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McAfee's mid-market security mantra

McAfee planted its roots in the enterprise arena but is increasingly turning its attention to the mid-market space. ARN caught up with senior vice-president global mid-market business, Darrell Rodenbaugh, to discuss what mid-market customers need and how McAfee is setting itself apart from competitor, Symantec.

What is the mid-market looking for in terms of security?

We have an internal mantra around the importance of delivering solutions that are smart, simple and secure. In a customer and partner survey McAfee conducted this year, we found 60 per cent of companies in this space spend less than one hour a week proactively managing security and only 13 per cent have a security expert. To some of those customers security is a part-time job; the typical IT manager does everything from managing desktops to new applications, building new websites and maintaining security. The problem is security becomes a job they don't really focus on because they have all these other things that are truly adding value and moving their business ahead. We have got to deliver solutions that recognise the customer does not have a lot of time to mess around with that sort of stuff, so simplicity is critical. In the SME space, customers need solutions that offer the same security levels we offer our largest banks and government agencies. We need to deliver that in a smart and simple manner to our mid-market customers.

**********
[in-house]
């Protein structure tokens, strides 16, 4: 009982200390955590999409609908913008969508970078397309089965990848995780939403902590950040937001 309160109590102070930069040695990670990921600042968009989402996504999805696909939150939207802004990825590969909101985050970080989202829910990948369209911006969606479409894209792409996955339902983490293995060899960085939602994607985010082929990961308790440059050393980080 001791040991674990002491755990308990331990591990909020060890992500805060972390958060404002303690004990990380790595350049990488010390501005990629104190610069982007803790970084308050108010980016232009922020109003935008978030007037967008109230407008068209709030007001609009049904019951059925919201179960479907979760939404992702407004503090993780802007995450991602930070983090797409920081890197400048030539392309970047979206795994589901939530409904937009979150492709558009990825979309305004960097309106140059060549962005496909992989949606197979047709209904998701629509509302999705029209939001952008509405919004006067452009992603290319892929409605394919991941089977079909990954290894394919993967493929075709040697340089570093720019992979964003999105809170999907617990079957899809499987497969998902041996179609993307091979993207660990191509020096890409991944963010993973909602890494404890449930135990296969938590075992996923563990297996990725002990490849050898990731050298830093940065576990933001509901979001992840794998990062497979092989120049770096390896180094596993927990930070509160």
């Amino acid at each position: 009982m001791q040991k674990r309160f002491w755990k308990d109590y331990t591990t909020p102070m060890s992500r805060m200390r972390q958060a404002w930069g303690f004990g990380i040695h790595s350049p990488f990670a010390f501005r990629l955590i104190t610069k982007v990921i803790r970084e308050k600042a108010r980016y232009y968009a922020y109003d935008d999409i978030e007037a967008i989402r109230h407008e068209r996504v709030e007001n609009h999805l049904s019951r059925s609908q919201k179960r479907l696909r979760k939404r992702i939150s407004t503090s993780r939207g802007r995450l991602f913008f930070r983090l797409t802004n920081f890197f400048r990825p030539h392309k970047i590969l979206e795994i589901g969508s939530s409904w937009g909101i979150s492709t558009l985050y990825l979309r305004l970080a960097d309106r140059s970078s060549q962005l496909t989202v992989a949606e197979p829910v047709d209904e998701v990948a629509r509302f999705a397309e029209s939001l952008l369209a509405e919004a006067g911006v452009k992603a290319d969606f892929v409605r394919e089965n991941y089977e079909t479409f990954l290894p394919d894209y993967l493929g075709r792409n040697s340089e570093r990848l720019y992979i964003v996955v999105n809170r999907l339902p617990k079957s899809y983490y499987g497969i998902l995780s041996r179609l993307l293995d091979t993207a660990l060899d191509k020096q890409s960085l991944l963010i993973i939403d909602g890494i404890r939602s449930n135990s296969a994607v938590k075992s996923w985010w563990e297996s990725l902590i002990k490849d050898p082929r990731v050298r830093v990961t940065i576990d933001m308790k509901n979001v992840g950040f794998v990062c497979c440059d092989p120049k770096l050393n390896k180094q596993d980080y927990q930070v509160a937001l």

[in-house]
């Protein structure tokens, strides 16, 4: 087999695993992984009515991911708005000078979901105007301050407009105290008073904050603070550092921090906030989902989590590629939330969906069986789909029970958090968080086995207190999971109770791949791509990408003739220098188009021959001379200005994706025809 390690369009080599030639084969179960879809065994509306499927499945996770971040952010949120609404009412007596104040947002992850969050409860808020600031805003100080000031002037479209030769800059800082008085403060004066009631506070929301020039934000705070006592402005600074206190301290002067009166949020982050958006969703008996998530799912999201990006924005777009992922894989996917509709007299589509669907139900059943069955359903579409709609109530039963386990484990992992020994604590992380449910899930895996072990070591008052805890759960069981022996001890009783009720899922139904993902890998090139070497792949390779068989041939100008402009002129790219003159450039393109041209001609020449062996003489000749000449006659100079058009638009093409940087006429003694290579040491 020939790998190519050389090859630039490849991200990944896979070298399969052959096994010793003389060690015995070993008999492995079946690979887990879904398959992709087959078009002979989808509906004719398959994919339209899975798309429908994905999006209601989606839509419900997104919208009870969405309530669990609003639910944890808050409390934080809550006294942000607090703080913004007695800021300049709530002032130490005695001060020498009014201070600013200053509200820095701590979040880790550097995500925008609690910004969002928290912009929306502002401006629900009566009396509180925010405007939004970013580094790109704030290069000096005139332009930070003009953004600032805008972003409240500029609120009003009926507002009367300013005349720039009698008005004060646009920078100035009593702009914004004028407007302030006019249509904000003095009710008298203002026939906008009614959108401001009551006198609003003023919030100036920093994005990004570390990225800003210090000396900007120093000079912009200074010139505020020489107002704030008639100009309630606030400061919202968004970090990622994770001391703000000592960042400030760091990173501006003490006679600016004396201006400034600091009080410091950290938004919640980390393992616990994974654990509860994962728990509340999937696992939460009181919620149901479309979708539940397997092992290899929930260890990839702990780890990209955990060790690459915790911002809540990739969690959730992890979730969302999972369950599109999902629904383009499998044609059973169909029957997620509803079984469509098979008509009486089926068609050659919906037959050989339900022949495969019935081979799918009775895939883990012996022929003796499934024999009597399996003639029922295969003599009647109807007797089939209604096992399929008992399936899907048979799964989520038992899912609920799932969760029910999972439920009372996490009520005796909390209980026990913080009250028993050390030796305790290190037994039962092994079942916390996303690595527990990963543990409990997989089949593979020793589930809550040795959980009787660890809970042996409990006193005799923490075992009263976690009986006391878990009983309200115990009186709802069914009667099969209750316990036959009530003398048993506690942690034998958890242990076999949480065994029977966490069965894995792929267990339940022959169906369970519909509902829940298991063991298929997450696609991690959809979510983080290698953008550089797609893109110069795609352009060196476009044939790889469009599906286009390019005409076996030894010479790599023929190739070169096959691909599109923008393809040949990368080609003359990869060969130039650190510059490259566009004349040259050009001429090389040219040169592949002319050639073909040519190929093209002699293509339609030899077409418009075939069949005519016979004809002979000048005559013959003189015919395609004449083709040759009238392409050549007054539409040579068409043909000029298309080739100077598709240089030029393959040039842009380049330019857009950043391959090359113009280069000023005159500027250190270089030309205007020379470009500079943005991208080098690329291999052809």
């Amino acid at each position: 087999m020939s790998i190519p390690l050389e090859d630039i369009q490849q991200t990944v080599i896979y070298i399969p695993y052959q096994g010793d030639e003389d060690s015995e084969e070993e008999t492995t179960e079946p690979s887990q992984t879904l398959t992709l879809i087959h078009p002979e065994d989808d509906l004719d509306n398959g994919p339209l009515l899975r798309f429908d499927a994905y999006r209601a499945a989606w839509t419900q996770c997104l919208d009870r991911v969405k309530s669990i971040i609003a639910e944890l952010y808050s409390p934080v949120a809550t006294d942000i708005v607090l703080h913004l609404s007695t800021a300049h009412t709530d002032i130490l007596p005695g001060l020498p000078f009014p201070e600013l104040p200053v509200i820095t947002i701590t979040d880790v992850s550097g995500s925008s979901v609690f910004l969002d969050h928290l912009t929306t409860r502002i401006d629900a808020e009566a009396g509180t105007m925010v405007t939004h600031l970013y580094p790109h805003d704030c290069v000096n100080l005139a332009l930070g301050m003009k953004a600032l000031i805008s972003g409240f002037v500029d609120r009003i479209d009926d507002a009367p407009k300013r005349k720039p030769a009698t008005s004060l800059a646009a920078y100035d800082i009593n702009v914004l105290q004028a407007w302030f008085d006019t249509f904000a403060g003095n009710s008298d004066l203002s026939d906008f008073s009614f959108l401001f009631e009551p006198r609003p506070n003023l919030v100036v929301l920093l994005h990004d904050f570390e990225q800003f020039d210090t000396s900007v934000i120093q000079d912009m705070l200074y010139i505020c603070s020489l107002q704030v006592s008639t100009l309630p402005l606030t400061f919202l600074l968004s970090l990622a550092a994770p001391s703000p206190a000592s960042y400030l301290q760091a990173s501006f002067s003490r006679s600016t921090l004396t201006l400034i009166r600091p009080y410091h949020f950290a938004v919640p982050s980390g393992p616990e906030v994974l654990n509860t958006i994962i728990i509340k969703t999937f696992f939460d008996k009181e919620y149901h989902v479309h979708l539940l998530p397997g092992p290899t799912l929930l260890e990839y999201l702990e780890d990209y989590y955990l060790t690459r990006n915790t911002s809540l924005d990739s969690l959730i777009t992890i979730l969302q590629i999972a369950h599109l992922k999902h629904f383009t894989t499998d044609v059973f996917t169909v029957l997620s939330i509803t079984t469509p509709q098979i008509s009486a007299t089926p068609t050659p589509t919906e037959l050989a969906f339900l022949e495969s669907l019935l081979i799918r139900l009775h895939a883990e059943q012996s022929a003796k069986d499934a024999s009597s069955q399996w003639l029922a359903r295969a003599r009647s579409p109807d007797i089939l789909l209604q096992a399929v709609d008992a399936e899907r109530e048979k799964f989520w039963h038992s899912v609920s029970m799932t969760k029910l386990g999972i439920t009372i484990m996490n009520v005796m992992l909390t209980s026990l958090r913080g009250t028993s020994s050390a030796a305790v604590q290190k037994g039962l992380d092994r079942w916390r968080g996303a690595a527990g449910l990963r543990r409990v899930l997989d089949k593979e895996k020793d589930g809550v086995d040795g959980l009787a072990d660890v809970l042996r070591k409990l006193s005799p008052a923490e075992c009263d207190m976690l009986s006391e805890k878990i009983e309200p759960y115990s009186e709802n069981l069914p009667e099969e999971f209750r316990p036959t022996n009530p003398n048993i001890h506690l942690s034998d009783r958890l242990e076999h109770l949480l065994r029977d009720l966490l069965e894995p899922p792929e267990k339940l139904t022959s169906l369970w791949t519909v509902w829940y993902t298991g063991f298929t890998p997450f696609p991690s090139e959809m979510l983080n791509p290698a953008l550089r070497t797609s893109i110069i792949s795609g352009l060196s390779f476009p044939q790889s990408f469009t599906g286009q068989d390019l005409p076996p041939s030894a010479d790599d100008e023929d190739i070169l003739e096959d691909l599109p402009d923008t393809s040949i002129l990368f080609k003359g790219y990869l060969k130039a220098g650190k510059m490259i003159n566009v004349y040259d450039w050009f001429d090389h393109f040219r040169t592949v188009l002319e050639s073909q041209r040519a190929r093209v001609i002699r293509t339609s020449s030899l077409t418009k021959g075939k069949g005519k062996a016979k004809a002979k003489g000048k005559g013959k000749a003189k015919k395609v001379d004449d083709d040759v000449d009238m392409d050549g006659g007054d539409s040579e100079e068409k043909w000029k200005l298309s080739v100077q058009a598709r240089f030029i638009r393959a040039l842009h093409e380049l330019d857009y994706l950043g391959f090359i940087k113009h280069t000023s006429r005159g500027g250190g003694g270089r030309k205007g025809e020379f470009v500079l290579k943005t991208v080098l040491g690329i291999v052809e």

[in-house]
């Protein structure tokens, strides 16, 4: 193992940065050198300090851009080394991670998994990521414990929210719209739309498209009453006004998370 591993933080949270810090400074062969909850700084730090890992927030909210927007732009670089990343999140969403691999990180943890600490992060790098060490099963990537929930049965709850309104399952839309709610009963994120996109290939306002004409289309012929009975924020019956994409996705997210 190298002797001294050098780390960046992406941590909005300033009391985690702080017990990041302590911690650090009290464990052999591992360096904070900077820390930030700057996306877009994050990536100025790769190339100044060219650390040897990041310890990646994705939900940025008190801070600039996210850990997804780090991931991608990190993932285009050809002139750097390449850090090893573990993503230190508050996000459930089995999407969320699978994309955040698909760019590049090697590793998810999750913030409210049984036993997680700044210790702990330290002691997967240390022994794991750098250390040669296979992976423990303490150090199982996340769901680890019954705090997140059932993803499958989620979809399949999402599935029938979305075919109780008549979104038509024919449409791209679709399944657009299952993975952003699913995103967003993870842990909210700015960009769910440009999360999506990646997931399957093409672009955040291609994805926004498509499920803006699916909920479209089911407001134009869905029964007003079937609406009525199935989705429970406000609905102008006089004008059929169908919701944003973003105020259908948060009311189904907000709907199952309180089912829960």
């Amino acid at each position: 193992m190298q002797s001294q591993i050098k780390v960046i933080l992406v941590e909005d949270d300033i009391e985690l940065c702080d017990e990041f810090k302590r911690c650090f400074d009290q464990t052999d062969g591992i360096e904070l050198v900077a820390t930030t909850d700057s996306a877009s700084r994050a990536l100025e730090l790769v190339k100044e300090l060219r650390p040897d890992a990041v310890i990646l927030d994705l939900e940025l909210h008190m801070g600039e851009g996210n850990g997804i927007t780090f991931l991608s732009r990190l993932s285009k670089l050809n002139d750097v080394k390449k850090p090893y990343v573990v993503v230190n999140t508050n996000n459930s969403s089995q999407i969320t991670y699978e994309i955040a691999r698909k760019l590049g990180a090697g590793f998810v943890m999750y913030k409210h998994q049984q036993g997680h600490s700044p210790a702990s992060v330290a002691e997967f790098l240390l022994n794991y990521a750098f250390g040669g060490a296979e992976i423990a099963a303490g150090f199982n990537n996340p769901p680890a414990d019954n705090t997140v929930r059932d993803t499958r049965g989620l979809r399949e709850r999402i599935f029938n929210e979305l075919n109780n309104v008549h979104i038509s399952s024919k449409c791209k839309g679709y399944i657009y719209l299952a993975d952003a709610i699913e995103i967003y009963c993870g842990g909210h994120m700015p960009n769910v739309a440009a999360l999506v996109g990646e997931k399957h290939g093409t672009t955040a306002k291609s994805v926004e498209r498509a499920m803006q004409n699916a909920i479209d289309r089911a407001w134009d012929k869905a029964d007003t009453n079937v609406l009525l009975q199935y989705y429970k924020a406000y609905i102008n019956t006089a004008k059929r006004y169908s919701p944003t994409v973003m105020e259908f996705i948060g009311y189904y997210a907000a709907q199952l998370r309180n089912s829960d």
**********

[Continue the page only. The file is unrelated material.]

How is McAfee helping partners embrace the midmarket?

Companies in this space have probably already protected themselves from basic malware problems and are becoming more sophisticated on how they deal with email. They are now starting to realise Web security is a major area of exposure and are waking up to the risk of critical confidential data walking out of their businesses. That can happen in different ways - either maliciously through people trying to hack into the organisation, or their own employees taking confidential data outside. I think there is a huge opportunity for our resellers to capitalise on that and deliver solutions to solve those problems. Some of these threats are pretty sophisticated and resellers can deliver expertise to SMEs that do not have that in-house. We see a lot of our partners building entire practices around how they deliver solutions to these companies - either through traditional consulting services or managed services - and delivering technology in a way that makes it easy for the customer to absorb. We offer an online anti-malware security solution which allows a business partner to deliver any malware solution to customers and then monitor exposures and problems remotely.

How has the security landscape evolved over the past 1-2 years?

It has become much more complex and it's a tough balance. On one side customers are facing a fast evolving and expanding series of threats. There is an explosion in malware, spam and data protection security. But there are really no company resources dedicated to facing that challenge. Companies are trying to build their business and are not necessarily investing proportionately into securing their business.

What are some emerging trends you're seeing in the security space?